A Mother's Response to the U.K.’s New Prenatal Test for Down Syndrome
My world has changed over the last couple of years. I had a child, a beautiful baby boy with eyes that are turning hazel and a giggle that could make even the most hard-hearted of you smile.
With our first-born, we didn’t get much sleep, struggled to get him to eat, worried through coughs and colds and high temperatures and now have the challenges of tantrums and growing independence (or stubbornness, depending on how you look at it).
With our second-born, we didn’t get much sleep, had few problems with getting him to eat, worried through coughs and chest infections and currently have the challenge of trying to ignore the “whine cry” — the one they start and won’t end until you’re back doing what they want.
Therefore, not much difference between the two, except the second one has Down syndrome — a life-altering shock to my world and one I wonder about day after day. I’d always thought I wasn’t the type who would cope well with a child with disabilities, that I wouldn’t have the patience or inner strength to handle all it might entail. So when we discovered at his birth that he had Down syndrome, I didn’t know how to react.
And then I thought, so what? Really, so what? He’s a baby who needs to be loved. And fed, and washed, and dressed — just like my first-born. Just like any other child. And then I thought more — what is a parent’s role? To me, it is to love their child unconditionally, to help their child find happiness and fulfill their potential. So really, it shouldn’t be any different between our two children. No one knows what the future holds for any child.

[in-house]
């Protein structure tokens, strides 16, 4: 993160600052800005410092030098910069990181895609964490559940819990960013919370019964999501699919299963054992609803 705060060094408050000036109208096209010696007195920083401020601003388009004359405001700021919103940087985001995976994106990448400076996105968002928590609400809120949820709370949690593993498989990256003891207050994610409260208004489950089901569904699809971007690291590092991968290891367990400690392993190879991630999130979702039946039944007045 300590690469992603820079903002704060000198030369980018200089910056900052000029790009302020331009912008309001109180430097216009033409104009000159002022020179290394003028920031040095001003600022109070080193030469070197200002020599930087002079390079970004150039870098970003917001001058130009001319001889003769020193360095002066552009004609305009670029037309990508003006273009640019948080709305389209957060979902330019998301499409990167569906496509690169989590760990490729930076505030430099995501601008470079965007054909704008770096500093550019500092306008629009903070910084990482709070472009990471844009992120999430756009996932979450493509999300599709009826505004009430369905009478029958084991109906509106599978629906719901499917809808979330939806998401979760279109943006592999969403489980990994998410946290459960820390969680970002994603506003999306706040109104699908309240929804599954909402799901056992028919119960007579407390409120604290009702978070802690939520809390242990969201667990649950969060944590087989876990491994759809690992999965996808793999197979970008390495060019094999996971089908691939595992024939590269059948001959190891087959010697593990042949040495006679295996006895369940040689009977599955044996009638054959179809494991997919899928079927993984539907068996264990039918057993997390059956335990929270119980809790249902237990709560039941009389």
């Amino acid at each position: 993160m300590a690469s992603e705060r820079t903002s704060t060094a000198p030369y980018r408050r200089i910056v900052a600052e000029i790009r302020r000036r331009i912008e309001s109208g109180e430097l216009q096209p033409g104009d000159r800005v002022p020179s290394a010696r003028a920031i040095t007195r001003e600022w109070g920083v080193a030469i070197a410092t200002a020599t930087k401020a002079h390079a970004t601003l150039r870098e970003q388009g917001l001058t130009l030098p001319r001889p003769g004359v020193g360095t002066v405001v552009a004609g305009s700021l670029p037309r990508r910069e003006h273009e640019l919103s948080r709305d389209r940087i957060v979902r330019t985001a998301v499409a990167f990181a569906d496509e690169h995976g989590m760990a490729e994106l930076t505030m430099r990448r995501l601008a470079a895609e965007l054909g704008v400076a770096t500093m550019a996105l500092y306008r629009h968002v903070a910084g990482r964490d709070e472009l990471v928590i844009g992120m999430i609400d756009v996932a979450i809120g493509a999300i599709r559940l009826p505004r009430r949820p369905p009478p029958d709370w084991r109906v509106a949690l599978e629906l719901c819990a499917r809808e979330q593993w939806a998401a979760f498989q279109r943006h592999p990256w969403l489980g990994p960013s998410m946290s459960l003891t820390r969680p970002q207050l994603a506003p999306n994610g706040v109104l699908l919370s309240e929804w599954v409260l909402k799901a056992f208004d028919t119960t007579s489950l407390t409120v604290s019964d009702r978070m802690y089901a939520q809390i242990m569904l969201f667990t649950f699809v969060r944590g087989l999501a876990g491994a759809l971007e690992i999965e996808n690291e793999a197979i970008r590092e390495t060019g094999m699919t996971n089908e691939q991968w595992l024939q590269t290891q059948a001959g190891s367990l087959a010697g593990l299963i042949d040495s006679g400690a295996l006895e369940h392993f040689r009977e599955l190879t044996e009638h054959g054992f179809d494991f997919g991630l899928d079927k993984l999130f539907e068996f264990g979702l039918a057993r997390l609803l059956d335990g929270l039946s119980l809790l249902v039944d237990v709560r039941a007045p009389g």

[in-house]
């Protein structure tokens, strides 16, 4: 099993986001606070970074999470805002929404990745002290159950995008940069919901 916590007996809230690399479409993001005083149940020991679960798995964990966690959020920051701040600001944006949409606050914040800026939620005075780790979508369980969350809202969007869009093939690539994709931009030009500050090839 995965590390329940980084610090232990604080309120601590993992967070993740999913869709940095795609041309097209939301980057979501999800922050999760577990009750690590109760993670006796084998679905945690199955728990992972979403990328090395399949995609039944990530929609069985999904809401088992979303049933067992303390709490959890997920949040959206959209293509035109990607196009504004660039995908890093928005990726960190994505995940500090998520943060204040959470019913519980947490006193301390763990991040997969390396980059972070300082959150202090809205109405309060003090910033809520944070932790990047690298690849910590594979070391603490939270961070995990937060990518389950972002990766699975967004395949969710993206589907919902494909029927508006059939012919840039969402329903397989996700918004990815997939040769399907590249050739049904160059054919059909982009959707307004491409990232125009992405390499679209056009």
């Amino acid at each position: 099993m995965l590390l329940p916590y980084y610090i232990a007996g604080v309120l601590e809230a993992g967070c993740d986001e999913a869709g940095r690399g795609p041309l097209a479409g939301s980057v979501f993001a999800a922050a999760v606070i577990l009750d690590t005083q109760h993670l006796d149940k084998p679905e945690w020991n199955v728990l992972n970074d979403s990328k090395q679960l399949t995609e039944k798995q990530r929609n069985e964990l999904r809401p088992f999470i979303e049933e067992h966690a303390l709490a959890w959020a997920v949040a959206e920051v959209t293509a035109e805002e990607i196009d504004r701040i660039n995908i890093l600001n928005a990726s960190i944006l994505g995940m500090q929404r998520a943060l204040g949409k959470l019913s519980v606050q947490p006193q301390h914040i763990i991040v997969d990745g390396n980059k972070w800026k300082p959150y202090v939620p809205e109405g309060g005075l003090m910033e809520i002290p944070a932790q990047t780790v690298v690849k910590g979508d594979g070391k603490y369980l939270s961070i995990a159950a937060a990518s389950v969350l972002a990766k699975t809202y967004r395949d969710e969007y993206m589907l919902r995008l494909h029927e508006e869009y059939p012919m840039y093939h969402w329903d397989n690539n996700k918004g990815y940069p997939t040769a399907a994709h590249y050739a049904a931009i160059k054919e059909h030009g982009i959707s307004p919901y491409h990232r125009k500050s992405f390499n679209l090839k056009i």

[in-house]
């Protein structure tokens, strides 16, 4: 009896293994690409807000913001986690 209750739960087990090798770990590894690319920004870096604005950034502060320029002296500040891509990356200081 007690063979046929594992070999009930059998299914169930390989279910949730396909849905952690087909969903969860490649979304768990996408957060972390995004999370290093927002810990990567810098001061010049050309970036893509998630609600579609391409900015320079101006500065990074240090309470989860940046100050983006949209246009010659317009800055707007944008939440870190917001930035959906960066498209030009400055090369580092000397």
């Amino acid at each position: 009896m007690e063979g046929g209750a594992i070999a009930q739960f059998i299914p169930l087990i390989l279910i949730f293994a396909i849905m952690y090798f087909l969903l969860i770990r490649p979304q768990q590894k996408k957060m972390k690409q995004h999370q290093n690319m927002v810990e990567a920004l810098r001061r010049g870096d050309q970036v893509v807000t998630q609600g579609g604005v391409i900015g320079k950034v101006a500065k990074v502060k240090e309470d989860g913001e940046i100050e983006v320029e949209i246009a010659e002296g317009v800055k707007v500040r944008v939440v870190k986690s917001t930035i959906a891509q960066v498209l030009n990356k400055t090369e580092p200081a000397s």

That’s hard to remember when you see the “pity” in friends’ faces and listen to them stumbling over what to say when you tell them the “news.” In the early days I found it so much easier to talk to the medical professionals who were caring and empathetic. They gave us more time to talk than those closer to us, who didn’t know what to say or do. I found that hard. Sometimes, if I’m honest, I still do.
There are more visits to the doctors and hospital for check-ups for my second-born. We have to watch the texture of his food and make sure he has his reflux medicine at the same time every day so he is not in pain. We have regular physiotherapy, and speech and language sessions. But many of these things, I remind myself, we could have with a child without Down syndrome.
So, what’s my point? Why do I feel the need to write something? Because for me, nothing in the media is capturing what the introduction of the new U.K.-wide test for Down syndrome is really about. Who has decided that those with Down syndrome should be singled out? And why? More worryingly, is this just the beginning? What about those with other diagnoses? And then what?
Diversity, in all its shapes and formats, should be embraced, not screened.
I have no idea what the future holds for us. All I know is that I have two children, and both make me glad to be their mother.
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